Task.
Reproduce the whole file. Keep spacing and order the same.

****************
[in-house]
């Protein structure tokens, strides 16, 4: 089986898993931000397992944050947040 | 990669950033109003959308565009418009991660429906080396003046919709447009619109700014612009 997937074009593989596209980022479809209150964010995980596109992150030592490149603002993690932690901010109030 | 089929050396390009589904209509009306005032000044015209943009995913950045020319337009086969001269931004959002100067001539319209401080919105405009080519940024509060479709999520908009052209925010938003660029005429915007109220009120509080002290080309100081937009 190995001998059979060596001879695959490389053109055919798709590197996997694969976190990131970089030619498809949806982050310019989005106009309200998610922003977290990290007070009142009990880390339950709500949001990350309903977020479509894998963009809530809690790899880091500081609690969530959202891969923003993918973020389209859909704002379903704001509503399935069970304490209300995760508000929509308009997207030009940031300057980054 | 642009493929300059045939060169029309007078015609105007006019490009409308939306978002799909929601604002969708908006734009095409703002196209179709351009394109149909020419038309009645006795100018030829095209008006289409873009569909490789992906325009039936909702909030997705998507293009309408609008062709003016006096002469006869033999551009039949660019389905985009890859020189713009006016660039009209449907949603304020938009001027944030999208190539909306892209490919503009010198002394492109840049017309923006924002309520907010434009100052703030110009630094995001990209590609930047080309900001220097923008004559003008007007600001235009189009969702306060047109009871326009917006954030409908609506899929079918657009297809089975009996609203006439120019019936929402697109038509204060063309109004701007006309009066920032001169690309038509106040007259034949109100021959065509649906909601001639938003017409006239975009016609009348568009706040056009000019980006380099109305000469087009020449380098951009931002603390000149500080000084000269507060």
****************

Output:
[in-house]
């Protein structure tokens, strides 16, 4: 089986898993931000397992944050947040 | 990669950033109003959308565009418009991660429906080396003046919709447009619109700014612009 997937074009593989596209980022479809209150964010995980596109992150030592490149603002993690932690901010109030 | 089929050396390009589904209509009306005032000044015209943009995913950045020319337009086969001269931004959002100067001539319209401080919105405009080519940024509060479709999520908009052209925010938003660029005429915007109220009120509080002290080309100081937009 190995001998059979060596001879695959490389053109055919798709590197996997694969976190990131970089030619498809949806982050310019989005106009309200998610922003977290990290007070009142009990880390339950709500949001990350309903977020479509894998963009809530809690790899880091500081609690969530959202891969923003993918973020389209859909704002379903704001509503399935069970304490209300995760508000929509308009997207030009940031300057980054 | 642009493929300059045939060169029309007078015609105007006019490009409308939306978002799909929601604002969708908006734009095409703002196209179709351009394109149909020419038309009645006795100018030829095209008006289409873009569909490789992906325009039936909702909030997705998507293009309408609008062709003016006096002469006869033999551009039949660019389905985009890859020189713009006016660039009209449907949603304020938009001027944030999208190539909306892209490919503009010198002394492109840049017309923006924002309520907010434009100052703030110009630094995001990209590609930047080309900001220097923008004559003008007007600001235009189009969702306060047109009871326009917006954030409908609506899929079918657009297809089975009996609203006439120019019936929402697109038509204060063309109004701007006309009066920032001169690309038509106040007259034949109100021959065509649906909601001639938003017409006239975009016609009348568009706040056009000019980006380099109305000469087009020449380098951009931002603390000149500080000084000269507060």